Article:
LONDON – The global economy faces a chronic problem of deficient nominal demand. Japan is suffering near-zero growth and minimal inflation. Eurozone inflation has again turned negative, and British inflation is zero and economic growth is slowing. The US economy is slightly more robust, although even there recovery from the 2008 financial crisis remains disappointingly slow, employment rates are well below 2007 levels, and annual inflation will not reach the Federal Reserve’s 2% target for several years.
But the debate about which policies could boost demand remains inadequate, evasive, and confused. In Shanghai, the G-20 foreign ministers committed to use all available tools – structural, monetary, and fiscal – to boost growth rates and prevent deflation. But many of the key players are keener to point out what they can’t do than what they can.
Central banks frequently stress the limits of their powers, and bemoan lack of government progress toward “structural reform” – a catch-all phrase covering trade liberalization, labor- and product-market reforms, and measures to address medium-term fiscal challenges, such as pension age increases. But while some of these might increase potential growth over the long term, almost none can make any difference in growth or inflation rates over the next 1-3 years.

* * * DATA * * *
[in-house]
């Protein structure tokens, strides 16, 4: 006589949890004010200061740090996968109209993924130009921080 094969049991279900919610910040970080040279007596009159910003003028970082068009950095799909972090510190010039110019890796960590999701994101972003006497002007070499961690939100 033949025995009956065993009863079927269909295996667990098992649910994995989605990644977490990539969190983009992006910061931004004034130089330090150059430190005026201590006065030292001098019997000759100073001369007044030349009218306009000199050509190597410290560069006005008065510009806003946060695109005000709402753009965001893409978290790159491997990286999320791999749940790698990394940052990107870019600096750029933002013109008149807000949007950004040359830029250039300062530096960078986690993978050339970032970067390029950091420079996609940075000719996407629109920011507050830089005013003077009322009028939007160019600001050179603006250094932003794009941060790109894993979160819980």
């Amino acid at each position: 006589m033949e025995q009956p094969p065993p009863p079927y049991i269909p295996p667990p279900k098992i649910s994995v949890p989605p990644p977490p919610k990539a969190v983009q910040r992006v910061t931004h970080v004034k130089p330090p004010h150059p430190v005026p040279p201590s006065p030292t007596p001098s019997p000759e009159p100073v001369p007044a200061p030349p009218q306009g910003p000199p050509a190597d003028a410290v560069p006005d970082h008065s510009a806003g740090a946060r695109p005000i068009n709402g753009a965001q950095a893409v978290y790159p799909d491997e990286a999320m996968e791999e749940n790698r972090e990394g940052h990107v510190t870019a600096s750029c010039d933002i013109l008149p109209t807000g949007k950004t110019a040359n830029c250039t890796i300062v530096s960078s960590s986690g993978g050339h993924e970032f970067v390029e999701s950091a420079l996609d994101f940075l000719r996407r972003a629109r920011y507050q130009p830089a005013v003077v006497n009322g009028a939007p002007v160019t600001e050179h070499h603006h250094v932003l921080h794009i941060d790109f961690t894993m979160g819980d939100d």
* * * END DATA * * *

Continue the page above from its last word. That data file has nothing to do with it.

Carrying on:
Indeed, some structural reforms, such as increasing labor-market flexibility (by, say, making it easier to dismiss workers), can initially have a negative effect on consumer confidence and spending. Vague references to “structural reform” should ideally be banned, with everyone forced to specify which particular reforms they are talking about and the timetable for any benefits that are achieved.